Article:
I need a vacation, but I don't mean that in the traditional sense. I'm looking forward to going to work Monday morning. I miss being in the office and around my colleagues. The vacation I need is from my second job - beating cancer.
While in the hospital, I read a post on a leukemia discussion board that resonated with me. At the time, the patient was partway through his ten weeks of the daily Arsenic Trioxide drip. He wrote that instead of viewing the daily regimen as a nuisance, he was treating it like a job. His job was to get better. Each day, he would show up on time to the appointment, keep a positive attitude, and take responsibility for his health.
Over the past five weeks, I have mirrored his approach.
I arrive on time. I remind the nurses and doctor what tests need to be done and what prescriptions to reevaluate. I weigh myself to make sure I haven't gained five pounds in a week, which is a symptom of a serious syndrome that can result from the arsenic (though after the holiday weekend, I did skip the weigh in...). I stretch out my arm when the oncologist enters with the infusion bag, and I take the needle jab like a champ. The infusion room has become my office away from the office.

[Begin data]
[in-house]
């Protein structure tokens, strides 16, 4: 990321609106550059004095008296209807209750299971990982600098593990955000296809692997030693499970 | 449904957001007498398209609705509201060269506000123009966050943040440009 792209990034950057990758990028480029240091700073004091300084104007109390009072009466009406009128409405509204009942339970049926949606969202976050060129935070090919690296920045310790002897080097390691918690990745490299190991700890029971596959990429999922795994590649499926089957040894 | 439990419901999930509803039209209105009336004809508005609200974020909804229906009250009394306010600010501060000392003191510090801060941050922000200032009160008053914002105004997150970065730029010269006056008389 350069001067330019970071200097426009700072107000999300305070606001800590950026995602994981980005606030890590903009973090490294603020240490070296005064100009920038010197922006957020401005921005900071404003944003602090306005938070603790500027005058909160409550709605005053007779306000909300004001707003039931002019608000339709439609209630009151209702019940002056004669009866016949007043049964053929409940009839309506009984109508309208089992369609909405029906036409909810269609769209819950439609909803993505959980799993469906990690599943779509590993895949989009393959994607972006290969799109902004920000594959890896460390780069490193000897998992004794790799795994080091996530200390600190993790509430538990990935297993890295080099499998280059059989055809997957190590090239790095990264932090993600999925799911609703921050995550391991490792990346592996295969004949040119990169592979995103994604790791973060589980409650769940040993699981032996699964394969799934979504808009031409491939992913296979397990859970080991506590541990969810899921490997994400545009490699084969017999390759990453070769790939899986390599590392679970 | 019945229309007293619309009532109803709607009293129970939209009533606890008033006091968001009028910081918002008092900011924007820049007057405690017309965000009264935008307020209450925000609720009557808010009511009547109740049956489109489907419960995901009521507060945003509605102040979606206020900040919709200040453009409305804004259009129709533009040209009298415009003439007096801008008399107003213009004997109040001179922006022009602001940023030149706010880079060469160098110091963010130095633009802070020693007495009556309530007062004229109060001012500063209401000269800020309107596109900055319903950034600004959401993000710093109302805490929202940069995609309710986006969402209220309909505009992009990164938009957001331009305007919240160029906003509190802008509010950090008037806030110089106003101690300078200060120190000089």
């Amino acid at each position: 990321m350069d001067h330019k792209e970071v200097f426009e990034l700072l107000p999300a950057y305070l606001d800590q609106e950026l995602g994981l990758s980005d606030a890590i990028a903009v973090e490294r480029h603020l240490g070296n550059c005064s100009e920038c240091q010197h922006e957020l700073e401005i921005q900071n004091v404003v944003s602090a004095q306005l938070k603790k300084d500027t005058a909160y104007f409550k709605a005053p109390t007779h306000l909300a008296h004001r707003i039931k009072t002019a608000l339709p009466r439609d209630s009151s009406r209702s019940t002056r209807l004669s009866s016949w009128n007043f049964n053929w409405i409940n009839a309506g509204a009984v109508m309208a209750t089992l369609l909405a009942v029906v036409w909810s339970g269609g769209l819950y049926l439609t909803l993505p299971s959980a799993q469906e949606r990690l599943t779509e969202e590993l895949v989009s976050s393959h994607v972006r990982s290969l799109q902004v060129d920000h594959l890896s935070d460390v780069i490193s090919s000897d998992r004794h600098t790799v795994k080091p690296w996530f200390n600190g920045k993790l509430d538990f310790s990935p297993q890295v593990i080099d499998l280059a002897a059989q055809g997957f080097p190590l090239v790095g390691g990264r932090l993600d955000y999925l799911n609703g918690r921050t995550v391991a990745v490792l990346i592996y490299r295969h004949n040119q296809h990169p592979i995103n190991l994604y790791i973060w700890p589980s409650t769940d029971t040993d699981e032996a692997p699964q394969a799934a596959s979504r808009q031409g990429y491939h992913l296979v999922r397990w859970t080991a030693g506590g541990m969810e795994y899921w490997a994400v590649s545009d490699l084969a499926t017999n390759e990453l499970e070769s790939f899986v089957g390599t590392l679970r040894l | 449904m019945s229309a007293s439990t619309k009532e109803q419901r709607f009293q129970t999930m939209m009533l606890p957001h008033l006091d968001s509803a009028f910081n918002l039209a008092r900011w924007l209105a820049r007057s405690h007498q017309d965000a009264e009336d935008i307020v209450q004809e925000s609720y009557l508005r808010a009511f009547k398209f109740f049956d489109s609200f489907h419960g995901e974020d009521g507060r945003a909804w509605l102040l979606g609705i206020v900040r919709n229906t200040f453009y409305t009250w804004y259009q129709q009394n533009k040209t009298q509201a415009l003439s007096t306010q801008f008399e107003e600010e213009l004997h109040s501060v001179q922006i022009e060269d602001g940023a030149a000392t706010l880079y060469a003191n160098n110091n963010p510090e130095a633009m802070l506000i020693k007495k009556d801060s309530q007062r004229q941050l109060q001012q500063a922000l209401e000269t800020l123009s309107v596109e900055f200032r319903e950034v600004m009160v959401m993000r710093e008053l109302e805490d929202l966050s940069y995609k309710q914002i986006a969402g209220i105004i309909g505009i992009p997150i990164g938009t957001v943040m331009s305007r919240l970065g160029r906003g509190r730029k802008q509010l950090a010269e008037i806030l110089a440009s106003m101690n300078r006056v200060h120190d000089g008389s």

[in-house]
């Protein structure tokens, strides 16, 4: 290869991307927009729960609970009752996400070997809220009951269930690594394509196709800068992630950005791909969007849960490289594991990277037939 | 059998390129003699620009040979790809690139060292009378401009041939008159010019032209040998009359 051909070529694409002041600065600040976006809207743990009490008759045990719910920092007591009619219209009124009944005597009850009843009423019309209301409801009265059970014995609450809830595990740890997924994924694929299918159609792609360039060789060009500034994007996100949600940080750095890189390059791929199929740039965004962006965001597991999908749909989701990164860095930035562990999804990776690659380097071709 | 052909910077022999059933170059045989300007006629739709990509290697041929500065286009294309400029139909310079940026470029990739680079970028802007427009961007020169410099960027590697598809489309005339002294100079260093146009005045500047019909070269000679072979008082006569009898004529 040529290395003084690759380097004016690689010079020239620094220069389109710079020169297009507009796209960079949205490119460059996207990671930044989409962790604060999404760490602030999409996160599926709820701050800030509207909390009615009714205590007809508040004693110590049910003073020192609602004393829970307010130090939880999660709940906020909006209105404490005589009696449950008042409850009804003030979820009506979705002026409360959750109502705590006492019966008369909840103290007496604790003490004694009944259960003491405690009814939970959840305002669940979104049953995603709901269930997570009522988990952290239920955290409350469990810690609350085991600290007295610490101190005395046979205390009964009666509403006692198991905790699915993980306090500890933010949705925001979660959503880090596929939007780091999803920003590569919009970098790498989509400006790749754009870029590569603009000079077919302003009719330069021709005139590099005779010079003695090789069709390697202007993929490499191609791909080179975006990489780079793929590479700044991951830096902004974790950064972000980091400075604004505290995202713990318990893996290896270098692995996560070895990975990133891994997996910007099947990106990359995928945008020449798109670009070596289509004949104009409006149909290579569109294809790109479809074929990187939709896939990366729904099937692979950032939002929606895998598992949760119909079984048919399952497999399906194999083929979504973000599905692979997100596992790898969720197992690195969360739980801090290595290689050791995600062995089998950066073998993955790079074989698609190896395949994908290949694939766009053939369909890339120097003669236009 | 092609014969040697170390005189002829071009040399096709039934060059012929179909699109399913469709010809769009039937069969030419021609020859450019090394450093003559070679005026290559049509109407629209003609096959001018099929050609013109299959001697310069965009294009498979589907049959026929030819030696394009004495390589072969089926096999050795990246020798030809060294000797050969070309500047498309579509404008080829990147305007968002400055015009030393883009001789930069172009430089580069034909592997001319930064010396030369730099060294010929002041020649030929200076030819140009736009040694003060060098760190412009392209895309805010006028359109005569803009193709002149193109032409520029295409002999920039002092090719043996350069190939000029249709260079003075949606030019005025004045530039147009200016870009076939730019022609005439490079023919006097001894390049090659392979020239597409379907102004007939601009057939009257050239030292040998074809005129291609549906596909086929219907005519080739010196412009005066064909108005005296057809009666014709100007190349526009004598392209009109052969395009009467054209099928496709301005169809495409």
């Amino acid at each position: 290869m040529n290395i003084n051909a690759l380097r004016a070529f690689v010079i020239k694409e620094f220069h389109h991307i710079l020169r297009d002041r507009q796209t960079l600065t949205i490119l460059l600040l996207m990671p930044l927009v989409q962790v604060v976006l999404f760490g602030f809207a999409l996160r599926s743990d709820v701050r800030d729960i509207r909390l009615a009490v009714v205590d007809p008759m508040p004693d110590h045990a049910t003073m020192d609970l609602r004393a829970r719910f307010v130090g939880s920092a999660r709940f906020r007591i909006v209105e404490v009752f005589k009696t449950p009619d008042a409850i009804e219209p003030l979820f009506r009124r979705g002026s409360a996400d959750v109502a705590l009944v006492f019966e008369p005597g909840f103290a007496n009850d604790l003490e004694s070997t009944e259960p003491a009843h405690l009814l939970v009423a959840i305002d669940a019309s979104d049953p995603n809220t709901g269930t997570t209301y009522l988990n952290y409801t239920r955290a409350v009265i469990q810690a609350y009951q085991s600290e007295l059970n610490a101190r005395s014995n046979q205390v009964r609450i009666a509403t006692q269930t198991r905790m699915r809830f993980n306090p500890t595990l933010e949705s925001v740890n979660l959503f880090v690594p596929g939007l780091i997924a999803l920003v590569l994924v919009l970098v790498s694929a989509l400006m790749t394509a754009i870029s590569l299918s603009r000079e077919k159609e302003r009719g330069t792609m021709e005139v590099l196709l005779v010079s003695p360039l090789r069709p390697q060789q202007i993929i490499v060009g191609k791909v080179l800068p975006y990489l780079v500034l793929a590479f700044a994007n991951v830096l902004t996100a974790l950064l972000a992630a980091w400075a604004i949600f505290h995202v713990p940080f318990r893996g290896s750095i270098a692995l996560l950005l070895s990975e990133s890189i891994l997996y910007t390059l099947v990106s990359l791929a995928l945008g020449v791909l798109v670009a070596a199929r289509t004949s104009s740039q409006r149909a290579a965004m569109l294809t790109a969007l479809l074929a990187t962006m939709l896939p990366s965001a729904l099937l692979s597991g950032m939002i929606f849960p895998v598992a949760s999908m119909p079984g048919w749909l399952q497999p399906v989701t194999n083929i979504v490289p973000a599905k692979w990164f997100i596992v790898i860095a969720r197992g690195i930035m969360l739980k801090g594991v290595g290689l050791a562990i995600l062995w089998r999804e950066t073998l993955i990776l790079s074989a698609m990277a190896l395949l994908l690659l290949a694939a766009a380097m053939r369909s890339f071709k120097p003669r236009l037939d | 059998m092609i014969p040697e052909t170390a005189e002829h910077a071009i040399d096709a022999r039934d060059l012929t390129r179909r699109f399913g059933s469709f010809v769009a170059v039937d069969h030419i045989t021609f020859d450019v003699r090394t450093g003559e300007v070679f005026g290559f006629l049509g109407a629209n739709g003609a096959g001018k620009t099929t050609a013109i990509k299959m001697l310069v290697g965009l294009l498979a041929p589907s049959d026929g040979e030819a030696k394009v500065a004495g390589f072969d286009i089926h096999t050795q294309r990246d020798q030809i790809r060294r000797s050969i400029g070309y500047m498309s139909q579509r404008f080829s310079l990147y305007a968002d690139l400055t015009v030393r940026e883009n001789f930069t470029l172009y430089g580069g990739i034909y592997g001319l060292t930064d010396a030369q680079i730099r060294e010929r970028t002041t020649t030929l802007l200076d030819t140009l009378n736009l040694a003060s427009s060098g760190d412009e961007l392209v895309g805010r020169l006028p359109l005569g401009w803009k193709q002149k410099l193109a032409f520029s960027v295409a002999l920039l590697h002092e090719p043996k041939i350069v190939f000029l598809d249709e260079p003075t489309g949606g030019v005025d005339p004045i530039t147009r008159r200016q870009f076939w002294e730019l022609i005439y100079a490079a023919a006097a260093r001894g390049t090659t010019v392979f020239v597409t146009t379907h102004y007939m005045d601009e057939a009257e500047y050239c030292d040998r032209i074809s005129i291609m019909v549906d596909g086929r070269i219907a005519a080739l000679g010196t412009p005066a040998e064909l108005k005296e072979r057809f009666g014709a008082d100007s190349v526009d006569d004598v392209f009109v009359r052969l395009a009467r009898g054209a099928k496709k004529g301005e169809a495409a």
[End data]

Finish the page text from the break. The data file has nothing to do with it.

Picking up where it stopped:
Like with any job, at some point, a vacation is needed. When the head oncologist at the cancer center laid out my treatment plan, I found it curious that this arsenic course has a two-week break in its middle. Now I understand why. The drug has had a cumulative effect on me. In the early weeks, I had little to no side effects. Now, I am fatigued and nauseated all the time. I don't need an exotic change of location or to be pampered in a hotel. I just need a break from the drug and the daily needles.
Tomorrow will be the end of my fifth week. Then I will be "on vacation" for two weeks (with the exception of some blood tests). I won't be snapping photos at tourist attractions or sending postcards of palm trees. Monday morning I will go to my regular job, and relish feeling normal.
On second thought, maybe I will send a postcard from my office or ask a colleague to snap a camera phone pic of me with a PowerPoint deck or my HP calculator. On April 8th, I was told I might die within the week. Why would I not commemorate this first opportunity to feel normal again? Although my parents weren't the ones enduring the physical pain, my condition was just as hard on them. Ever since my little brother, Matt, stopped drawing dinosaurs equipped with missile launchers, their refrigerator door has looked a little bare. A postcard from my normal life might look nice on it.